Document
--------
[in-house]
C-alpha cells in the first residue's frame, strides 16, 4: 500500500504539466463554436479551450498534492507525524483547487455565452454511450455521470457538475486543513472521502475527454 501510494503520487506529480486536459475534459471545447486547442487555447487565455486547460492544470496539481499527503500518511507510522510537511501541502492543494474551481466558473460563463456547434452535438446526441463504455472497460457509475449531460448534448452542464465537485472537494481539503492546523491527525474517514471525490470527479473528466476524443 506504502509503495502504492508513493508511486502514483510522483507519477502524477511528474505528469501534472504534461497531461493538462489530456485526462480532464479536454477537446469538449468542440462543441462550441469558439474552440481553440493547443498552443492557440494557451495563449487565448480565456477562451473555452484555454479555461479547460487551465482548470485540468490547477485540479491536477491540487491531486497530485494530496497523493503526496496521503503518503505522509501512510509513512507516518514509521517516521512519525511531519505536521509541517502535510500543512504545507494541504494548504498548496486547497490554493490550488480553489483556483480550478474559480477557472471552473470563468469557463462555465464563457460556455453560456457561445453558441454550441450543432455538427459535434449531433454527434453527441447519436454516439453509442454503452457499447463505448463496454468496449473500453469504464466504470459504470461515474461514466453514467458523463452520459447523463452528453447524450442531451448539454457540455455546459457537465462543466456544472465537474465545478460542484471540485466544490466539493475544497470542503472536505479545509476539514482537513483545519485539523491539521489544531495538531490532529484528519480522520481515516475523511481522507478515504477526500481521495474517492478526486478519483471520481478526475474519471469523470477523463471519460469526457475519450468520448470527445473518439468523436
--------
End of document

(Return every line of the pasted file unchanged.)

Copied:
[in-house]
C-alpha cells in the first residue's frame, strides 16, 4: 500500500504539466463554436479551450498534492507525524483547487455565452454511450455521470457538475486543513472521502475527454 501510494503520487506529480486536459475534459471545447486547442487555447487565455486547460492544470496539481499527503500518511507510522510537511501541502492543494474551481466558473460563463456547434452535438446526441463504455472497460457509475449531460448534448452542464465537485472537494481539503492546523491527525474517514471525490470527479473528466476524443 506504502509503495502504492508513493508511486502514483510522483507519477502524477511528474505528469501534472504534461497531461493538462489530456485526462480532464479536454477537446469538449468542440462543441462550441469558439474552440481553440493547443498552443492557440494557451495563449487565448480565456477562451473555452484555454479555461479547460487551465482548470485540468490547477485540479491536477491540487491531486497530485494530496497523493503526496496521503503518503505522509501512510509513512507516518514509521517516521512519525511531519505536521509541517502535510500543512504545507494541504494548504498548496486547497490554493490550488480553489483556483480550478474559480477557472471552473470563468469557463462555465464563457460556455453560456457561445453558441454550441450543432455538427459535434449531433454527434453527441447519436454516439453509442454503452457499447463505448463496454468496449473500453469504464466504470459504470461515474461514466453514467458523463452520459447523463452528453447524450442531451448539454457540455455546459457537465462543466456544472465537474465545478460542484471540485466544490466539493475544497470542503472536505479545509476539514482537513483545519485539523491539521489544531495538531490532529484528519480522520481515516475523511481522507478515504477526500481521495474517492478526486478519483471520481478526475474519471469523470477523463471519460469526457475519450468520448470527445473518439468523436